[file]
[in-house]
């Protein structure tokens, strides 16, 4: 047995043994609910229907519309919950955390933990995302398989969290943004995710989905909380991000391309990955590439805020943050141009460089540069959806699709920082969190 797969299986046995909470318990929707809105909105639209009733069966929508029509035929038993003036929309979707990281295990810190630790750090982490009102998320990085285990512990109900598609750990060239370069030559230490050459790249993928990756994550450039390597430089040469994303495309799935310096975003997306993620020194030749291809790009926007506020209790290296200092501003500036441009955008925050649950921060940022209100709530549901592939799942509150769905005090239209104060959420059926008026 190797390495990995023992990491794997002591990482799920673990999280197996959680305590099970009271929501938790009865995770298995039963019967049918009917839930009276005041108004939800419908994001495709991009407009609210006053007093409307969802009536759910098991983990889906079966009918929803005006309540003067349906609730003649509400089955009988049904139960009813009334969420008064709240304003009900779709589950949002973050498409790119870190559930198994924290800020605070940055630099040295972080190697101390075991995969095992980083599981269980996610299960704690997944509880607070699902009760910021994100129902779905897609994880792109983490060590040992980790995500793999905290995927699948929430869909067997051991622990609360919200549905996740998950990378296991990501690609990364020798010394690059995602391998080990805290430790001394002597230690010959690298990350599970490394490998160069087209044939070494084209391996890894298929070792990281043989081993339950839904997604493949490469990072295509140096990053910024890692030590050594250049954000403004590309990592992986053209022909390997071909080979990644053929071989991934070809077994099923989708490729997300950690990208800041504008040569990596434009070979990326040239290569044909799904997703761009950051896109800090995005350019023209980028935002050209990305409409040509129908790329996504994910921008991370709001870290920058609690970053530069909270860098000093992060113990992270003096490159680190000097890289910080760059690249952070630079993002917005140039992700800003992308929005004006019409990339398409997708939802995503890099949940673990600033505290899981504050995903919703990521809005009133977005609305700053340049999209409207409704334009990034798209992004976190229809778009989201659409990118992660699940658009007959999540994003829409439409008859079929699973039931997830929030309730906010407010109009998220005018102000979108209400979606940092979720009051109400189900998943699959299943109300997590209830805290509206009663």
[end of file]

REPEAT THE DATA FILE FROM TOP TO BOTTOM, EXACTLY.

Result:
[in-house]
């Protein structure tokens, strides 16, 4: 047995043994609910229907519309919950955390933990995302398989969290943004995710989905909380991000391309990955590439805020943050141009460089540069959806699709920082969190 797969299986046995909470318990929707809105909105639209009733069966929508029509035929038993003036929309979707990281295990810190630790750090982490009102998320990085285990512990109900598609750990060239370069030559230490050459790249993928990756994550450039390597430089040469994303495309799935310096975003997306993620020194030749291809790009926007506020209790290296200092501003500036441009955008925050649950921060940022209100709530549901592939799942509150769905005090239209104060959420059926008026 190797390495990995023992990491794997002591990482799920673990999280197996959680305590099970009271929501938790009865995770298995039963019967049918009917839930009276005041108004939800419908994001495709991009407009609210006053007093409307969802009536759910098991983990889906079966009918929803005006309540003067349906609730003649509400089955009988049904139960009813009334969420008064709240304003009900779709589950949002973050498409790119870190559930198994924290800020605070940055630099040295972080190697101390075991995969095992980083599981269980996610299960704690997944509880607070699902009760910021994100129902779905897609994880792109983490060590040992980790995500793999905290995927699948929430869909067997051991622990609360919200549905996740998950990378296991990501690609990364020798010394690059995602391998080990805290430790001394002597230690010959690298990350599970490394490998160069087209044939070494084209391996890894298929070792990281043989081993339950839904997604493949490469990072295509140096990053910024890692030590050594250049954000403004590309990592992986053209022909390997071909080979990644053929071989991934070809077994099923989708490729997300950690990208800041504008040569990596434009070979990326040239290569044909799904997703761009950051896109800090995005350019023209980028935002050209990305409409040509129908790329996504994910921008991370709001870290920058609690970053530069909270860098000093992060113990992270003096490159680190000097890289910080760059690249952070630079993002917005140039992700800003992308929005004006019409990339398409997708939802995503890099949940673990600033505290899981504050995903919703990521809005009133977005609305700053340049999209409207409704334009990034798209992004976190229809778009989201659409990118992660699940658009007959999540994003829409439409008859079929699973039931997830929030309730906010407010109009998220005018102000979108209400979606940092979720009051109400189900998943699959299943109300997590209830805290509206009663």